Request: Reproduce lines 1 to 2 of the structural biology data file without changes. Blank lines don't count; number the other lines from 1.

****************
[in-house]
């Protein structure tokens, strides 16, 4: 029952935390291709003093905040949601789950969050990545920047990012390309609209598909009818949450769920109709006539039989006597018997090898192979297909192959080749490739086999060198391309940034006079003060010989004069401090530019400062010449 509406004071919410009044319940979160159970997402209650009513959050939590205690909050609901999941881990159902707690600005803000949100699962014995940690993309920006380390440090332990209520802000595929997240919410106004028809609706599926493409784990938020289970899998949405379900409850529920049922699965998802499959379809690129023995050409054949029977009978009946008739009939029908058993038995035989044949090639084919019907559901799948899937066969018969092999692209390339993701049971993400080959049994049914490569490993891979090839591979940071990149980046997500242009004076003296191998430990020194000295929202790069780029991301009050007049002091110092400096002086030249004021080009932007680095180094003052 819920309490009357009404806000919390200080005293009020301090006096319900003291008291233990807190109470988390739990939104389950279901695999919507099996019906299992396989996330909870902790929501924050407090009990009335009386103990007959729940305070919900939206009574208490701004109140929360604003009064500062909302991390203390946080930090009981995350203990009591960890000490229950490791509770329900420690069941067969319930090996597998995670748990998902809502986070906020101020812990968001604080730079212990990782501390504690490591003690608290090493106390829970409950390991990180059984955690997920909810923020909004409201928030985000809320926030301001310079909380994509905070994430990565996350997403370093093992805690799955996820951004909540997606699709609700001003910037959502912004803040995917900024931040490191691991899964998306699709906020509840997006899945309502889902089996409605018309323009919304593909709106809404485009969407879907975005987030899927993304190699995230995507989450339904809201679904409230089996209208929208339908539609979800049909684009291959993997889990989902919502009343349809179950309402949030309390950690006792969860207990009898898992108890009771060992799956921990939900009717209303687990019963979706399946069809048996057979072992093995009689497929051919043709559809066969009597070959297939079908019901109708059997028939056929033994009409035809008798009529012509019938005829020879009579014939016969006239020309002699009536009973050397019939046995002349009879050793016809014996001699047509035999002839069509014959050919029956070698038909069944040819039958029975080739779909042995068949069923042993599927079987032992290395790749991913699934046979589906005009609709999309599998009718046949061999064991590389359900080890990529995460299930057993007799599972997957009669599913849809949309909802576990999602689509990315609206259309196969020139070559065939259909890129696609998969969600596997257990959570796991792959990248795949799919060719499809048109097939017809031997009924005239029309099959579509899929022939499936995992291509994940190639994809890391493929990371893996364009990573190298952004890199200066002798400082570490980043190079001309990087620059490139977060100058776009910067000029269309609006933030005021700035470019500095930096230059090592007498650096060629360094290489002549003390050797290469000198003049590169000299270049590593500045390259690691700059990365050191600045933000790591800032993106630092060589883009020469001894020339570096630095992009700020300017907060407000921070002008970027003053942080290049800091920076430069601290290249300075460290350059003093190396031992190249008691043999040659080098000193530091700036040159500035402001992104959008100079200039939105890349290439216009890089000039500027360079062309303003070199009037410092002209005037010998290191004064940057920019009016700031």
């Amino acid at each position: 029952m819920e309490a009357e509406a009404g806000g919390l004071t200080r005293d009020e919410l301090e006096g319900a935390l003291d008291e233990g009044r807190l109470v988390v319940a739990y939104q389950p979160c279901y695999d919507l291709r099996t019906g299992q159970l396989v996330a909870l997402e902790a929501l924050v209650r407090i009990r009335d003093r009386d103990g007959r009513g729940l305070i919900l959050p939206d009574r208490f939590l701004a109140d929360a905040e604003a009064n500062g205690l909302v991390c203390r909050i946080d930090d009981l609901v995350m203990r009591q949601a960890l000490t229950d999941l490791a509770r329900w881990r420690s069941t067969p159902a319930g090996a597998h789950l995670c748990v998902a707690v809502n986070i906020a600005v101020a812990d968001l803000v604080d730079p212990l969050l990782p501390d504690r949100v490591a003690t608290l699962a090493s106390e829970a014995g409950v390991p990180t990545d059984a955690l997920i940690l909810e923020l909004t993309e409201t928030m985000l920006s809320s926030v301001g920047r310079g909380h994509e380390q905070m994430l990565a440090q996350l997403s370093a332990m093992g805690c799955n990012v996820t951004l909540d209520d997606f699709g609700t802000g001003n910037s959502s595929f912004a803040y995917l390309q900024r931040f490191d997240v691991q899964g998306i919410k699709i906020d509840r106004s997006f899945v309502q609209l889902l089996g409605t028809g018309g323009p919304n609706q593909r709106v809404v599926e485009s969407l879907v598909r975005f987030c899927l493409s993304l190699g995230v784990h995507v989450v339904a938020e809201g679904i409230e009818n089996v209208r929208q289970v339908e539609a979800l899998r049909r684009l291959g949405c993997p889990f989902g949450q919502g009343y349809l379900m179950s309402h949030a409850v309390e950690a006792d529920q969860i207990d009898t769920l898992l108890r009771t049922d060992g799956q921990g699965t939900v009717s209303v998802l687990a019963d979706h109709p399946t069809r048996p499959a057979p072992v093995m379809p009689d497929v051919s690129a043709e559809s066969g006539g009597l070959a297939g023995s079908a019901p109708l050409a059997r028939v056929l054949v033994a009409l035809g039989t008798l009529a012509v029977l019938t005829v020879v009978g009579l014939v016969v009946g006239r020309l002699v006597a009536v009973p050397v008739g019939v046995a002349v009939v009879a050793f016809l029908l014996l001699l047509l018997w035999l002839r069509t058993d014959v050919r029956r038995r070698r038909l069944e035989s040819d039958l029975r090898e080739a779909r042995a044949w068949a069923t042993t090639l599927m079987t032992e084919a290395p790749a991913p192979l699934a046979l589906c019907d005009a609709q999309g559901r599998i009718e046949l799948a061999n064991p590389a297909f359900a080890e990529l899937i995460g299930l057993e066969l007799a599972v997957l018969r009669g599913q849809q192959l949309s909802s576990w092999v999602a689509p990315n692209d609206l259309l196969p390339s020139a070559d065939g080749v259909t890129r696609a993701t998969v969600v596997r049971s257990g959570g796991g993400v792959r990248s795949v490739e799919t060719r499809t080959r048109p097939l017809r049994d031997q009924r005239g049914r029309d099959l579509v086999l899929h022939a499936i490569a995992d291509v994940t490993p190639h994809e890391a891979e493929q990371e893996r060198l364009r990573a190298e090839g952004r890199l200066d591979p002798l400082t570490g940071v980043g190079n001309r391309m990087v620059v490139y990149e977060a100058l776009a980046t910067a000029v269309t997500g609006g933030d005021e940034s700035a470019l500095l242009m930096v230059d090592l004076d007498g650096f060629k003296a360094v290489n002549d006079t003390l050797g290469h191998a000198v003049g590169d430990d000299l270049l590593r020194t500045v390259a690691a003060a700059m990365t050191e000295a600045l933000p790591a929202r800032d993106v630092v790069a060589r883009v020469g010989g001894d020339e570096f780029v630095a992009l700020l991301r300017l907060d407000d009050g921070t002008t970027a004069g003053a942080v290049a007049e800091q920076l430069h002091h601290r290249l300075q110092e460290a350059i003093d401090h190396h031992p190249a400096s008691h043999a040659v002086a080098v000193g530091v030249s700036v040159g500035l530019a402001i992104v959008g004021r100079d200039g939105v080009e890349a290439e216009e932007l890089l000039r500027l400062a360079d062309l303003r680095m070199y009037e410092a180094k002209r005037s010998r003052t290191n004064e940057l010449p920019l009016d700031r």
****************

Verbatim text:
[in-house]
């Protein structure tokens, strides 16, 4: 029952935390291709003093905040949601789950969050990545920047990012390309609209598909009818949450769920109709006539039989006597018997090898192979297909192959080749490739086999060198391309940034006079003060010989004069401090530019400062010449 509406004071919410009044319940979160159970997402209650009513959050939590205690909050609901999941881990159902707690600005803000949100699962014995940690993309920006380390440090332990209520802000595929997240919410106004028809609706599926493409784990938020289970899998949405379900409850529920049922699965998802499959379809690129023995050409054949029977009978009946008739009939029908058993038995035989044949090639084919019907559901799948899937066969018969092999692209390339993701049971993400080959049994049914490569490993891979090839591979940071990149980046997500242009004076003296191998430990020194000295929202790069780029991301009050007049002091110092400096002086030249004021080009932007680095180094003052 819920309490009357009404806000919390200080005293009020301090006096319900003291008291233990807190109470988390739990939104389950279901695999919507099996019906299992396989996330909870902790929501924050407090009990009335009386103990007959729940305070919900939206009574208490701004109140929360604003009064500062909302991390203390946080930090009981995350203990009591960890000490229950490791509770329900420690069941067969319930090996597998995670748990998902809502986070906020101020812990968001604080730079212990990782501390504690490591003690608290090493106390829970409950390991990180059984955690997920909810923020909004409201928030985000809320926030301001310079909380994509905070994430990565996350997403370093093992805690799955996820951004909540997606699709609700001003910037959502912004803040995917900024931040490191691991899964998306699709906020509840997006899945309502889902089996409605018309323009919304593909709106809404485009969407879907975005987030899927993304190699995230995507989450339904809201679904409230089996209208929208339908539609979800049909684009291959993997889990989902919502009343349809179950309402949030309390950690006792969860207990009898898992108890009771060992799956921990939900009717209303687990019963979706399946069809048996057979072992093995009689497929051919043709559809066969009597070959297939079908019901109708059997028939056929033994009409035809008798009529012509019938005829020879009579014939016969006239020309002699009536009973050397019939046995002349009879050793016809014996001699047509035999002839069509014959050919029956070698038909069944040819039958029975080739779909042995068949069923042993599927079987032992290395790749991913699934046979589906005009609709999309599998009718046949061999064991590389359900080890990529995460299930057993007799599972997957009669599913849809949309909802576990999602689509990315609206259309196969020139070559065939259909890129696609998969969600596997257990959570796991792959990248795949799919060719499809048109097939017809031997009924005239029309099959579509899929022939499936995992291509994940190639994809890391493929990371893996364009990573190298952004890199200066002798400082570490980043190079001309990087620059490139977060100058776009910067000029269309609006933030005021700035470019500095930096230059090592007498650096060629360094290489002549003390050797290469000198003049590169000299270049590593500045390259690691700059990365050191600045933000790591800032993106630092060589883009020469001894020339570096630095992009700020300017907060407000921070002008970027003053942080290049800091920076430069601290290249300075460290350059003093190396031992190249008691043999040659080098000193530091700036040159500035402001992104959008100079200039939105890349290439216009890089000039500027360079062309303003070199009037410092002209005037010998290191004064940057920019009016700031």